My neighbour Jihan and I are very close friends, she is a funny woman, however she ends up crying for hours whenever she hears news about people who lose their lives trying to flee their country by boat. I know her story very well and I felt it necessary to share it with you:
“In the summer of 2000, my husband and I decided to get the boat with our two year old daughter to reach the shores of Europe. My husband was from a wealthy family, but I was a very young bride and I suffered from his mother’s ill-treatment to me, since my house was attached to my husband’s family’s house.
My husband lost his job and he sold all my gold and I had a daughter. Then when things went out of control, because there were no jobs, I was humiliated by my mother in law in my own house over and over again.
We agreed with a broker to get us to Europe, we had to sell our house to be able to pay him for the trip and the only thing left for us was our family’s photo album which I left with my mom. I did not take anything with me apart from a small bag containing my daughter’s things mostly.
I said goodbye to my family in an August night and headed to Beirut where the boat was supposed to be waiting for us. We waited with other families for several weeks for the boat to come. The broker kept postponing one day after the other. Finally the boat came and the broker said the best time to leave would be at 5 AM so the Lebanese security guards won’t notice us.
Europe, our dream destination for many years, this sparkling dream suddenly vanished when all of us stood dumbfounded in front of a tiny flimsy boat at 5 AM. The boat looked like it could hardly carry 10 people. How could this thing carry 300 people from Lebanon all the way to Greece?
The atmosphere was filled with noise and complaints of families until the broker told us that if we don’t be quiet the Lebanese police would arrest all of us. I only saw two options ahead of us: first – to go back to where we came from but this time without even a house or any belongings, since we had sold them all. The second option was to bite the bullet and carry on with this boat. I was so scared and all I was worried about was my daughter’s life, but I had faith in God.
We sat inside the boat, squeezed next to each other like Sardines; I personally did not have enough space to sit with my daughter on my lap. I could hardly breathe. We moved away from the land and that was the last time we saw the broker.
The boat was swinging right and left so heavily in the middle of the ocean, it felt like it was struggling against the weight of 300 people, it was so scary and we felt as if it would tip over, so some of us suggested that it would be best to turn off the motor and leave our fate to the waves, the waves that were supposed to take us to Greece.
Most of us were women and children and everyone got sick on that shaky boat. Imagine constantly vomiting on an empty stomach! We were all half passed out, and I do not remember most of the trip because I was not completely conscious, I just remember holding my daughter tightly.
Most of women were urinating on themselves because they were embarrassed to do it in public; I used to ask my husband and one of the men to cover me while doing it.
“We spent three days getting sick in the middle of the ocean until my husband and I finally could do nothing else but surrender ourselves to death. We forgave each other and I kept looking at the sky wishing to see a helicopter coming to save us from this hell. We did not die and no helicopter was sent to save us.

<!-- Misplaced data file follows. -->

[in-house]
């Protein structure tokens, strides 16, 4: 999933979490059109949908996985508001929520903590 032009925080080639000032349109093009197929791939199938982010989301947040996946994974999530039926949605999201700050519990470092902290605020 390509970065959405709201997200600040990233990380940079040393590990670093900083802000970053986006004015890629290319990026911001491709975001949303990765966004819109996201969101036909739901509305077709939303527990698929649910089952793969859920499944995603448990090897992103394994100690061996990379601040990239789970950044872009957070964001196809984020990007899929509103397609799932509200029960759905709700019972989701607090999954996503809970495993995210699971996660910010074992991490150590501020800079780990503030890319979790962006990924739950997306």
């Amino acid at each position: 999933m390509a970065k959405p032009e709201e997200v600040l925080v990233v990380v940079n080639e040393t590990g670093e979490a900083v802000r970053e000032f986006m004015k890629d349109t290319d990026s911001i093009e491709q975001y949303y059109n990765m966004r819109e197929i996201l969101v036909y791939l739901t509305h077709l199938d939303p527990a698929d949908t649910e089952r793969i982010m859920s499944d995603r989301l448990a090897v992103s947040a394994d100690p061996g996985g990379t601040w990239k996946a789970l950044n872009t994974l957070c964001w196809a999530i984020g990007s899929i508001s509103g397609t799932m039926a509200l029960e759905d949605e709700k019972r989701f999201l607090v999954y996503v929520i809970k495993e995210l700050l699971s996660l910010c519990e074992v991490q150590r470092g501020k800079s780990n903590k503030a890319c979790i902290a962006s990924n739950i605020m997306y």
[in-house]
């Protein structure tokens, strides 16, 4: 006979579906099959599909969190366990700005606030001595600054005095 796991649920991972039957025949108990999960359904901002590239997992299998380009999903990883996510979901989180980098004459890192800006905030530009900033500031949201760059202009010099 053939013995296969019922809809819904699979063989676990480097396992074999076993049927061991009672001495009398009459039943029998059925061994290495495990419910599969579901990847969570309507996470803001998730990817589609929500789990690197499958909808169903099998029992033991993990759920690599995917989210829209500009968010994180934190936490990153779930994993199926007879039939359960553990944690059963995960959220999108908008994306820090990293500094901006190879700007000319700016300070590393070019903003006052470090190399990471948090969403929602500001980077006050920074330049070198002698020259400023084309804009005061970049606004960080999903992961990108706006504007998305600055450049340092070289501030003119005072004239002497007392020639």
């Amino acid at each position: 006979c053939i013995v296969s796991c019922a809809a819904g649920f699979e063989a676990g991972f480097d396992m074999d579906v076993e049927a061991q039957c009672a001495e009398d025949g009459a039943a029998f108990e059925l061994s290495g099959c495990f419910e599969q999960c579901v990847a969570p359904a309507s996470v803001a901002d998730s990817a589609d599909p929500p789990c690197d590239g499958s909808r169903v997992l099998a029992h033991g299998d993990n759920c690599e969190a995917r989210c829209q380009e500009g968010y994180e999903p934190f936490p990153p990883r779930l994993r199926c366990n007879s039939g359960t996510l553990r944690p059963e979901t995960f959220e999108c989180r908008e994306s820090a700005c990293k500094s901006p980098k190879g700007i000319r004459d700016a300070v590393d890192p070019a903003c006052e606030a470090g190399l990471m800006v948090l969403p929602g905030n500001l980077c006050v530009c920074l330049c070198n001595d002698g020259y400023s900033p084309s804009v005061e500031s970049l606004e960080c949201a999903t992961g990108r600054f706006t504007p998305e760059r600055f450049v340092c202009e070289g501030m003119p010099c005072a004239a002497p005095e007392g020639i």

The waves threw us to a touristic beach in Cyprus, where tourists stopped swimming and instead started to take pictures of us like we were some kind of aliens.
The Cyprus border police came and took the women and children to another boat and kept the men in that already broken boat to meet their fate. They pushed the broken boat back into the ocean and watched it breaking completely in front of everyone’s eyes, and it was only then that the rescue teams started to rescue the men and put them in the other boat with us.
We all stayed in the other boat eating only sandwiches and waiting for an unknown future. They never let any of us step one step out of the boat in order to avoid having to give us asylum.
After a month had passed with us locked on that boat, a police officer came and told us that they will give us asylum in another Cypriot Island called Larnaca. We all felt so relieved and they sent a midwife with us because there was a pregnant woman on the boat who actually gave birth on our way to Larnaca.
We changed boats again and then we found ourselves somewhere very familiar. Lebanon! Yes, Lebanon, again. They sent us back to Lebanon and from there directly to Adra prison in Damascus with all our children.
We stayed in Adra for several weeks and then they released us and we went back to where we came from with nothing but exhaustion and frustration; however I was very thankful that my daughter survived that trip and that she was still alive in my arms.
Today I am still here, in Hasaka, with my daughter who, despite her good work at school, has a lot of psychological problems usually uncommon for a 17 year old girl. She still remembers details from the boat journey, like how the waves would toss us about the ocean.
“Of course, when I see all that we suffer today in Rojava because of war and terrorism, I cry and lament our fate. I always ask myself, what could have happened to us if the Cypriot police had allowed us to stay? What if the boat had been crushed in the middle of the ocean with no one to help us? What if my daughter was now living happily in a safe country, what would she be like? If only…”